The Detroit Free Press won in the local reporting category for obtaining a trove of sexually explicit text messages that brought down the city's mayor. The judges also awarded a Pulitzer in local reporting to the East Valley Tribune of Mesa, Ariz., for revealing how a sheriff's focus on immigration enforcement endangered investigations of other crimes.
The awards were announced after one of the most depressing years the newspaper industry has ever seen, with layoffs, bankruptcies and closings brought on by the recession and an exodus of readers and advertisers to the Internet.
"These are tough times for America's newspapers, but amid the gloomy talk, the newspaper winners and the finalists are heartening examples of the high-quality journalism that can be found in all parts of the United States," said Sig Gissler, administrator of the prizes. "It's quite notable that the watchdog function of journalism is underscored in this year's awards. The watchdog still barks, and the watchdog still bites."
The only other multiple winner was the St. Petersburg Times. It was honored for national reporting for fact-checking what the candidates said during the 2008 White House campaign, and for feature writing for Lane DeGregory's story on a neglected girl who was unable to talk or feed herself.
The presidential race also figured in the Pulitzer awarded in commentary: Eugene Robinson of The Washington Post was honored for his columns on Barack Obama's historic run for the White House. No Pulitzers were awarded for coverage of the biggest financial crisis since the Depression. And despite a rule change that allowed online-only news organizations to compete for Pulitzers for the first time, none of the 65 entries won any prizes.
However, the board said online content played a role in several of the winning entries.
In a measure of what the recession and the Internet have done to the newspaper industry, the Detroit paper's award came less than a month after it cut back home delivery to three days a week.
Similarly, the Pulitzer for editorial cartooning went to Steve Breen of The San Diego Union-Tribune, which was sold last month to a private equity firm after its advertising plunged 40 percent since 2006 and it forced employees to take unpaid furloughs.
The Las Vegas newspaper was cited for the "courageous reporting" of Alexandra Berzon, whose stories about lax enforcement of safety rules on the Las Vegas Strip led to changes in policy and improved workplace conditions.
The death toll on the Strip had reached nine in 16 months as casino giants undertook a $32 billion building boom, including the largest private commercial development in U.S. history. Berzon described how the rush to build quickly and at highly congested work sites led to safety shortcuts that contributed to deaths.
The awards also follow a difficult year for The New York Times, which is dealing with the burden of a heavy debt, forcing the distinguished paper to ask employees for pay cuts and seek an infusion of cash from a Mexican billionaire investor.
The Times was first to report that Spitzer was a client of a high-end prostitution ring, leading to his shocking resignation. The paper also won for international reporting for its coverage of deepening U.S. involvement in Afghanistan and Pakistan; for criticism, for Holland Cotter's art reviews; for feature photography, for Damon Winter's coverage of Barack Obama's campaign; and for investigative reporting to David Barstow, for revealing how the networks used military commentators who had ties to the Pentagon or defense contractors.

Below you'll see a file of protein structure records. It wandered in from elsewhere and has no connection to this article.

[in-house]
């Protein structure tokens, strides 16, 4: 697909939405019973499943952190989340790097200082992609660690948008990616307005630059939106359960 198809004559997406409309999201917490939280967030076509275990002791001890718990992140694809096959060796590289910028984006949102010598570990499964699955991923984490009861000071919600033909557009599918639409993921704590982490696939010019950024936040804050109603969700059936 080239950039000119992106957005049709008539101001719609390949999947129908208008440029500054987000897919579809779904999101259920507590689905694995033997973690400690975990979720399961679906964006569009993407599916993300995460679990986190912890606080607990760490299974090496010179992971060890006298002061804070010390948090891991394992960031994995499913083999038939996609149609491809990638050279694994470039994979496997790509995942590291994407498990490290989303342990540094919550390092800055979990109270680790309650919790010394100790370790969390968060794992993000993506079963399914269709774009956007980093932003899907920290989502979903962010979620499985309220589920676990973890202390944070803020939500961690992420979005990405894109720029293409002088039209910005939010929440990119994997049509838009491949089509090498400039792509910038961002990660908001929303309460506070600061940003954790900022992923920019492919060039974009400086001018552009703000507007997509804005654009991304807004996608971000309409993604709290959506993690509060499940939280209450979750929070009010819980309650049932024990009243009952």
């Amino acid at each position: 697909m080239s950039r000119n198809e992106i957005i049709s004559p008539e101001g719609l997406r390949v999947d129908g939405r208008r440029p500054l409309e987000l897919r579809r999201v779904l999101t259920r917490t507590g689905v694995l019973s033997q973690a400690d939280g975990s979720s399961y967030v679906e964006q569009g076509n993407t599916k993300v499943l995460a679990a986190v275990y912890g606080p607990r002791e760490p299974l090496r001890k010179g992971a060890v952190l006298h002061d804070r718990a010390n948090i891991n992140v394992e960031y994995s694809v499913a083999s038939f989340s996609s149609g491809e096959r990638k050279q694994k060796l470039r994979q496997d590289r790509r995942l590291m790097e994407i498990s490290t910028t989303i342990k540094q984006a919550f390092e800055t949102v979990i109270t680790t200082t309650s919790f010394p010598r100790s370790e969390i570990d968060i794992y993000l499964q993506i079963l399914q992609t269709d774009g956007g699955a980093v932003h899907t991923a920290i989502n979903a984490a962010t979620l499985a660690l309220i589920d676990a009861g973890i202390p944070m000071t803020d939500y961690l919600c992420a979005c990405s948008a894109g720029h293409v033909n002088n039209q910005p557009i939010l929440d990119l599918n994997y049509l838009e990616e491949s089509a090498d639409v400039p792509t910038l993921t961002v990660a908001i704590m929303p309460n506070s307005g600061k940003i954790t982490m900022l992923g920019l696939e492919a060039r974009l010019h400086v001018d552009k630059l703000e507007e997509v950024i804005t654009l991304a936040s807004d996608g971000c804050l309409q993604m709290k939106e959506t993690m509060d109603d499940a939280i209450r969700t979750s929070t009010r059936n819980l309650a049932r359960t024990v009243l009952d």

The five Pulitzers won by the Times are the second-highest total in the newspaper's history; it won seven in 2002, in large part for its coverage of the Sept. 11 attacks.
The Free Press helped expose a steamy extramarital affair between Mayor Kwame Kilpatrick and an aide. Kilpatrick pleaded guilty, lost his office and served 99 days in jail for lying under oath about the affair during a whistle-blower lawsuit. The Pulitzer for explanatory reporting went to the Los Angeles Times for its coverage of the cost and effectiveness of efforts to fight wildfires across the West.
In the breaking news photography category, Patrick Farrell of The Miami Herald won for his images of the humanitarian disaster that unfolded in Haiti after Hurricane Ike.
"I'm walking on Cloud Nine. I'm overwhelmed, I'm humbled -- it's such a huge honor," Farrell, 49. But noting the cutbacks that have swept the Herald, he said: "This is the last week for a few of our colleagues. I would prefer not to have won this in this climate, but I'm just grateful."
Mark Mahoney of 32,000-circulation Post-Star in Glens Falls, N.Y., received the Pulitzer in editorial writing for his writings about government secrecy and the public's right to know.
"If I'm going to win, I'm glad it's for that," Mahoney said. "I think this indicates that we really are making a difference."
Mahoney said he thought he was in trouble when his publisher called him at a Burger King and told him to come to his office immediately. The publisher announced Mahoney's Pulitzer in front of the whole staff, who gave the 21-year Post-Star veteran a standing ovation.
The Pulitzers are the most prestigious award in journalism and are given out annually by Columbia University on the recommendation of a 19-person board. Each award carries a $10,000 prize except for the public service award, which is a gold medal.
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